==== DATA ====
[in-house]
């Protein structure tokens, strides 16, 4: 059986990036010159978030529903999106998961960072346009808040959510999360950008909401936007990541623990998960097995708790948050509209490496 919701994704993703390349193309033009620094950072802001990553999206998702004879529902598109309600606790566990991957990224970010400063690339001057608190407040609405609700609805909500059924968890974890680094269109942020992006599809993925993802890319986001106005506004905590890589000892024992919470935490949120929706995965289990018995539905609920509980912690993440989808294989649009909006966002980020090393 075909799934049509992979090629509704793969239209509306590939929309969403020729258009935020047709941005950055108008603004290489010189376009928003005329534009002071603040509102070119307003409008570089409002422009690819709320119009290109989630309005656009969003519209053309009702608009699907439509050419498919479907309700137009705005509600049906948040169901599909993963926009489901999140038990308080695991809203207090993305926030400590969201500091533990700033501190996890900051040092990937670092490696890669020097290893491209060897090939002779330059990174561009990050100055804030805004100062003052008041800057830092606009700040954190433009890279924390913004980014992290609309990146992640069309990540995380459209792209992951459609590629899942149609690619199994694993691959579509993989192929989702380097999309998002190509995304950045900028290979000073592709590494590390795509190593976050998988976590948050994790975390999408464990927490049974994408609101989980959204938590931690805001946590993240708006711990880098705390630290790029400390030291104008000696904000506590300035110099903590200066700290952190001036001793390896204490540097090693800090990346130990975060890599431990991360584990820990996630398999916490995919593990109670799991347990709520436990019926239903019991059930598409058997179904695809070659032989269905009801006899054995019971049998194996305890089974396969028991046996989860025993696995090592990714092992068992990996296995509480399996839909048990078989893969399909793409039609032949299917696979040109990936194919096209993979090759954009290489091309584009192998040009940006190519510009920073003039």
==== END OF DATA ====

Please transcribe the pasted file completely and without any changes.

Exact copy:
[in-house]
């Protein structure tokens, strides 16, 4: 059986990036010159978030529903999106998961960072346009808040959510999360950008909401936007990541623990998960097995708790948050509209490496 919701994704993703390349193309033009620094950072802001990553999206998702004879529902598109309600606790566990991957990224970010400063690339001057608190407040609405609700609805909500059924968890974890680094269109942020992006599809993925993802890319986001106005506004905590890589000892024992919470935490949120929706995965289990018995539905609920509980912690993440989808294989649009909006966002980020090393 075909799934049509992979090629509704793969239209509306590939929309969403020729258009935020047709941005950055108008603004290489010189376009928003005329534009002071603040509102070119307003409008570089409002422009690819709320119009290109989630309005656009969003519209053309009702608009699907439509050419498919479907309700137009705005509600049906948040169901599909993963926009489901999140038990308080695991809203207090993305926030400590969201500091533990700033501190996890900051040092990937670092490696890669020097290893491209060897090939002779330059990174561009990050100055804030805004100062003052008041800057830092606009700040954190433009890279924390913004980014992290609309990146992640069309990540995380459209792209992951459609590629899942149609690619199994694993691959579509993989192929989702380097999309998002190509995304950045900028290979000073592709590494590390795509190593976050998988976590948050994790975390999408464990927490049974994408609101989980959204938590931690805001946590993240708006711990880098705390630290790029400390030291104008000696904000506590300035110099903590200066700290952190001036001793390896204490540097090693800090990346130990975060890599431990991360584990820990996630398999916490995919593990109670799991347990709520436990019926239903019991059930598409058997179904695809070659032989269905009801006899054995019971049998194996305890089974396969028991046996989860025993696995090592990714092992068992990996296995509480399996839909048990078989893969399909793409039609032949299917696979040109990936194919096209993979090759954009290489091309584009192998040009940006190519510009920073003039």